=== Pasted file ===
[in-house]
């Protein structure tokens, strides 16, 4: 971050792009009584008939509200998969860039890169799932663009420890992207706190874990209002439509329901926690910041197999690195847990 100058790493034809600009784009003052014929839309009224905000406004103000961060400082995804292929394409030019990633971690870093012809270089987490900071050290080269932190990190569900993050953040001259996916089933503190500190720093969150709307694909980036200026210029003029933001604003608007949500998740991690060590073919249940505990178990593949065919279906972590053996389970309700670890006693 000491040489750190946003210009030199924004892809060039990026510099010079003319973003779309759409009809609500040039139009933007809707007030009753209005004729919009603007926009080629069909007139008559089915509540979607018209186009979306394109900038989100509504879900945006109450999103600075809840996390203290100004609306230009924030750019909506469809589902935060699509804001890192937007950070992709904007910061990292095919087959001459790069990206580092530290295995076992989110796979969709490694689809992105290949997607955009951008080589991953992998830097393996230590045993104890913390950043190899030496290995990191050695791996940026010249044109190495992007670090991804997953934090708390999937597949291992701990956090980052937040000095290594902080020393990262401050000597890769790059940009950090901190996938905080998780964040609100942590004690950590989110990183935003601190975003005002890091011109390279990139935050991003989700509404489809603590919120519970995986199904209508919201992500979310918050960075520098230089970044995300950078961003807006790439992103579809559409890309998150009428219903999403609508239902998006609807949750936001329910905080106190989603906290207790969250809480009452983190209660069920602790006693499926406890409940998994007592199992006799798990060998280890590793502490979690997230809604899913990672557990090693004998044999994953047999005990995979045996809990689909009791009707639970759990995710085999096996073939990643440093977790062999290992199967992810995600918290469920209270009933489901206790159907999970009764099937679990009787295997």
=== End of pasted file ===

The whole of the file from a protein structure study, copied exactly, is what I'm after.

[in-house]
């Protein structure tokens, strides 16, 4: 971050792009009584008939509200998969860039890169799932663009420890992207706190874990209002439509329901926690910041197999690195847990 100058790493034809600009784009003052014929839309009224905000406004103000961060400082995804292929394409030019990633971690870093012809270089987490900071050290080269932190990190569900993050953040001259996916089933503190500190720093969150709307694909980036200026210029003029933001604003608007949500998740991690060590073919249940505990178990593949065919279906972590053996389970309700670890006693 000491040489750190946003210009030199924004892809060039990026510099010079003319973003779309759409009809609500040039139009933007809707007030009753209005004729919009603007926009080629069909007139008559089915509540979607018209186009979306394109900038989100509504879900945006109450999103600075809840996390203290100004609306230009924030750019909506469809589902935060699509804001890192937007950070992709904007910061990292095919087959001459790069990206580092530290295995076992989110796979969709490694689809992105290949997607955009951008080589991953992998830097393996230590045993104890913390950043190899030496290995990191050695791996940026010249044109190495992007670090991804997953934090708390999937597949291992701990956090980052937040000095290594902080020393990262401050000597890769790059940009950090901190996938905080998780964040609100942590004690950590989110990183935003601190975003005002890091011109390279990139935050991003989700509404489809603590919120519970995986199904209508919201992500979310918050960075520098230089970044995300950078961003807006790439992103579809559409890309998150009428219903999403609508239902998006609807949750936001329910905080106190989603906290207790969250809480009452983190209660069920602790006693499926406890409940998994007592199992006799798990060998280890590793502490979690997230809604899913990672557990090693004998044999994953047999005990995979045996809990689909009791009707639970759990995710085999096996073939990643440093977790062999290992199967992810995600918290469920209270009933489901206790159907999970009764099937679990009787295997």